Toshiba president Hideo Tanaka vowed Thursday to “create a new Toshiba” in response to an accounting scandal that he called the worst crisis in the company’s history.

In April, Toshiba launched an internal investigation of accounting irregularities that involve nearly 55 billion yen ($445 million) in overstated profits for the five years ended March 2014. Because of the probe, the company has been unable to report results for the fiscal year that ended in March 2015 and scrapped its year-end dividends.

At the general shareholders meeting on Thursday, Tanaka apologized to angry investors “from the bottom of my heart,” describing the scandal as “the biggest crisis facing our company” since it was founded 140 years ago.

“We need to create a new Toshiba so something like this will never happen again,” he said.

Tanaka pledged that the company will take preventive measures and strengthen governance to address the crisis, for example by increasing the number of outside directors. “We will work to transform our management and culture to once again become an honest and trustworthy company,” he said.

During the meeting, The Financial Times reports, shareholders asked why external directors and auditors were unable to spot discrepancies in profit figures.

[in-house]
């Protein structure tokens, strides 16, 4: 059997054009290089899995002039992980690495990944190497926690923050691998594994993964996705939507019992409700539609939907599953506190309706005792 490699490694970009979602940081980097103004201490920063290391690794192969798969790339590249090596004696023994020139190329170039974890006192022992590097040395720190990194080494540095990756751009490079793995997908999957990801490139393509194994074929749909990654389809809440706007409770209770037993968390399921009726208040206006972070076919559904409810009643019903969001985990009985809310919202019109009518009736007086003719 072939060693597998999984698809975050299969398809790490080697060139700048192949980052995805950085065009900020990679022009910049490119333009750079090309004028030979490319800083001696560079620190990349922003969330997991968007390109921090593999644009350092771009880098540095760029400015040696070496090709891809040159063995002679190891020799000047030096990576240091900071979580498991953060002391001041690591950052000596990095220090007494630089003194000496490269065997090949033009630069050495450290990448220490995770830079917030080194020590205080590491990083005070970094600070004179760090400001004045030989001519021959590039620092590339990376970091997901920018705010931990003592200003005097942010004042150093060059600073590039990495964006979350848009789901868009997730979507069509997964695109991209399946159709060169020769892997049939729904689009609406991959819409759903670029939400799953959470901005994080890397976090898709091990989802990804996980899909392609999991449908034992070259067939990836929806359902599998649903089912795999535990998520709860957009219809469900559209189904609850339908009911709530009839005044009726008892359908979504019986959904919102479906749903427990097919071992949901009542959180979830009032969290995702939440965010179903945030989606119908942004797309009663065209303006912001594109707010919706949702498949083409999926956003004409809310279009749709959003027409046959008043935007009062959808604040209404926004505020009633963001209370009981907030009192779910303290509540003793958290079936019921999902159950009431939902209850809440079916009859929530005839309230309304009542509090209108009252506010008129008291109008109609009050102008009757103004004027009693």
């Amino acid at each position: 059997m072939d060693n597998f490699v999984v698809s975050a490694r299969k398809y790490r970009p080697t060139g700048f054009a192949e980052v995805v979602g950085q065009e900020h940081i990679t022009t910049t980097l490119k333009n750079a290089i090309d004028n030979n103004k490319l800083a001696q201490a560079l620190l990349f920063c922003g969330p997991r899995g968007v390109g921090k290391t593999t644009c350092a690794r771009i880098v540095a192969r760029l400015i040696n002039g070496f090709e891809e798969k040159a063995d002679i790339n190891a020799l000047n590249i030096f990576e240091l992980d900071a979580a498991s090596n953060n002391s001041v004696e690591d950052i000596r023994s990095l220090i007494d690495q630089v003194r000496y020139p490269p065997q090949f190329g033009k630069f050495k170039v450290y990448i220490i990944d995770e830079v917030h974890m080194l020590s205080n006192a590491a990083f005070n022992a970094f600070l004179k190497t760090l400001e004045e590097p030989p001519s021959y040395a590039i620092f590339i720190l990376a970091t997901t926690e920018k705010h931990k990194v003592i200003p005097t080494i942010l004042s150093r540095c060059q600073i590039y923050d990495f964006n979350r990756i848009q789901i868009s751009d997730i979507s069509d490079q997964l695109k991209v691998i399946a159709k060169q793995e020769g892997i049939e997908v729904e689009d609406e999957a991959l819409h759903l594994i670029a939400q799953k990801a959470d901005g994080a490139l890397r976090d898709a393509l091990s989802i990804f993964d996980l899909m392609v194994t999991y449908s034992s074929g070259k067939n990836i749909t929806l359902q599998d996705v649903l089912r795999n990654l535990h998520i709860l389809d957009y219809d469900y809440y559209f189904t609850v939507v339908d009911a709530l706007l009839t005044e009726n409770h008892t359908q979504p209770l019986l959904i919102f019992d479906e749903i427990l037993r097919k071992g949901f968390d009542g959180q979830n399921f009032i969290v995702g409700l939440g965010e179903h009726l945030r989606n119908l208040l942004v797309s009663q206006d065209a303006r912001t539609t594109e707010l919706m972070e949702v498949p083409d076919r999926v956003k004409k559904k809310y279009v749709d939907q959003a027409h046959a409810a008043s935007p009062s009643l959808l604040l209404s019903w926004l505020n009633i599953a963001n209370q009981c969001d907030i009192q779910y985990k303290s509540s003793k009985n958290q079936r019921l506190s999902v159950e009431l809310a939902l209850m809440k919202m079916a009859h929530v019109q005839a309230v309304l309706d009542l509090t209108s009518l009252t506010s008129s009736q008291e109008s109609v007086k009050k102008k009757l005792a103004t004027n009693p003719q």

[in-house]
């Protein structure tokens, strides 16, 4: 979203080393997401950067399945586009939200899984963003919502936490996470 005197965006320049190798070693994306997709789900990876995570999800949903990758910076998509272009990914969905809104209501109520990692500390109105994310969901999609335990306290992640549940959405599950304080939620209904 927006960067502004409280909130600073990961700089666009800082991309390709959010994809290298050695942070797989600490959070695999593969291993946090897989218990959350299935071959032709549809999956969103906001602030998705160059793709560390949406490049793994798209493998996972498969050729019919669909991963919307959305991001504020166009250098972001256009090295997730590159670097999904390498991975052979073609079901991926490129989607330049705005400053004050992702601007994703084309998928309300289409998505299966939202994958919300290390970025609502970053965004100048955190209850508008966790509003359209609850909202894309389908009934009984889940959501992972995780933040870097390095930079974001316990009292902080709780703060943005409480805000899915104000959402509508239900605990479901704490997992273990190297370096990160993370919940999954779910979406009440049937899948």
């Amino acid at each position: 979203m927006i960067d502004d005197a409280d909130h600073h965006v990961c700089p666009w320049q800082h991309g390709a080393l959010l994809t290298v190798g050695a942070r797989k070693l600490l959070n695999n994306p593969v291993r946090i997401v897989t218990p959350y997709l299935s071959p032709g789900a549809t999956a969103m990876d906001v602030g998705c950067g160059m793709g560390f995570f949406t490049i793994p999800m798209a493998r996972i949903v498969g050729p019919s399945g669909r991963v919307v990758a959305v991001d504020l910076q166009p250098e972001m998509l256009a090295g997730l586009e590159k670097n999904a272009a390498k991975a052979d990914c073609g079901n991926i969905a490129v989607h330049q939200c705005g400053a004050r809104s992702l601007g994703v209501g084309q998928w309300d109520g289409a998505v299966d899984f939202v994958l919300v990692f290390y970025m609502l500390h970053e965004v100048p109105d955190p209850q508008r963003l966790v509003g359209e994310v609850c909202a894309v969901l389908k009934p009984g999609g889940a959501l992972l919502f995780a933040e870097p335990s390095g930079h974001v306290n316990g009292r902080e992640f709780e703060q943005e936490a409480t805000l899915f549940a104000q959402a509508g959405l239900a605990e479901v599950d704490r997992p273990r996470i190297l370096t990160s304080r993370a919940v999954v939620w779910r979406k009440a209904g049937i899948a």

“Everyone should be replaced,” one shareholder told Tanaka. “I have worked at Toshiba for 40 years but I have never seen the company in such a pitiful state. I am so ashamed.”

Toshiba said initially that an internal probe had found construction costs on certain infrastructure-related projects had been underestimated and that losses from the construction work were “not recorded in a timely manner.”

The inquiry was later expanded to cover Toshiba’s television, personal computer, and chip-making divisions. It has so far found 21 cases of improper accounting.

Japan’s securities watchdog is expected to decide whether to seek disciplinary steps against the company after receiving a final report from Toshiba. The company plans to hold an extraordinary shareholders meeting after the investigation panel releases the report.

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